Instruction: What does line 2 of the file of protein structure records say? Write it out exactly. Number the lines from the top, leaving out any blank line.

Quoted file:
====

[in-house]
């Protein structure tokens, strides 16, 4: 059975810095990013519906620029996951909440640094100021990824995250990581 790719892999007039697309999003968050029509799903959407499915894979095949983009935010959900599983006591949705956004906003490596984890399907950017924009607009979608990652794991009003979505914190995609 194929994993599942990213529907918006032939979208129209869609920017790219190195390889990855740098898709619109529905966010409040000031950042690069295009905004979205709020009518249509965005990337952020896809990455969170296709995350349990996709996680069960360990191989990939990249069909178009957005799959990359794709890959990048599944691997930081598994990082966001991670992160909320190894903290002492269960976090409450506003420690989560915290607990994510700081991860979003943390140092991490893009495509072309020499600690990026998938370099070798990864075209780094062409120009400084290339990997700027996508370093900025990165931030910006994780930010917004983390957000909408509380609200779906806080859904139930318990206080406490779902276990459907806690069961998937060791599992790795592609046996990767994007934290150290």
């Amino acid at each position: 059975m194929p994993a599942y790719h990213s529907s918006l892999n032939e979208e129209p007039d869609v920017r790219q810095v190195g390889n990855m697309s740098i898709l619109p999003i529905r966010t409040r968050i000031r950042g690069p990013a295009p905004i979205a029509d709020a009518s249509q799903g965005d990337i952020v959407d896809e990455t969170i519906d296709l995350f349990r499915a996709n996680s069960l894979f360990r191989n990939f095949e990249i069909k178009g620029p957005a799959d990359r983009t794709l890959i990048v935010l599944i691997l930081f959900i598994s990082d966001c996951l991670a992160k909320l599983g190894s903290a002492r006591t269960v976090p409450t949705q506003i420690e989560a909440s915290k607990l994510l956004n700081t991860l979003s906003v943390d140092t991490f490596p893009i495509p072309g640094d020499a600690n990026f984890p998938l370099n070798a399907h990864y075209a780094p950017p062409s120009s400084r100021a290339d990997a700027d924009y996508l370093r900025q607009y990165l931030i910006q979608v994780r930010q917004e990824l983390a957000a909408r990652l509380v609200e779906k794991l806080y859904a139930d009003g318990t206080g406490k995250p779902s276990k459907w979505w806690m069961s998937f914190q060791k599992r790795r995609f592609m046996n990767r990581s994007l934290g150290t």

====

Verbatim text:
């Protein structure tokens, strides 16, 4: 059975810095990013519906620029996951909440640094100021990824995250990581 790719892999007039697309999003968050029509799903959407499915894979095949983009935010959900599983006591949705956004906003490596984890399907950017924009607009979608990652794991009003979505914190995609 194929994993599942990213529907918006032939979208129209869609920017790219190195390889990855740098898709619109529905966010409040000031950042690069295009905004979205709020009518249509965005990337952020896809990455969170296709995350349990996709996680069960360990191989990939990249069909178009957005799959990359794709890959990048599944691997930081598994990082966001991670992160909320190894903290002492269960976090409450506003420690989560915290607990994510700081991860979003943390140092991490893009495509072309020499600690990026998938370099070798990864075209780094062409120009400084290339990997700027996508370093900025990165931030910006994780930010917004983390957000909408509380609200779906806080859904139930318990206080406490779902276990459907806690069961998937060791599992790795592609046996990767994007934290150290």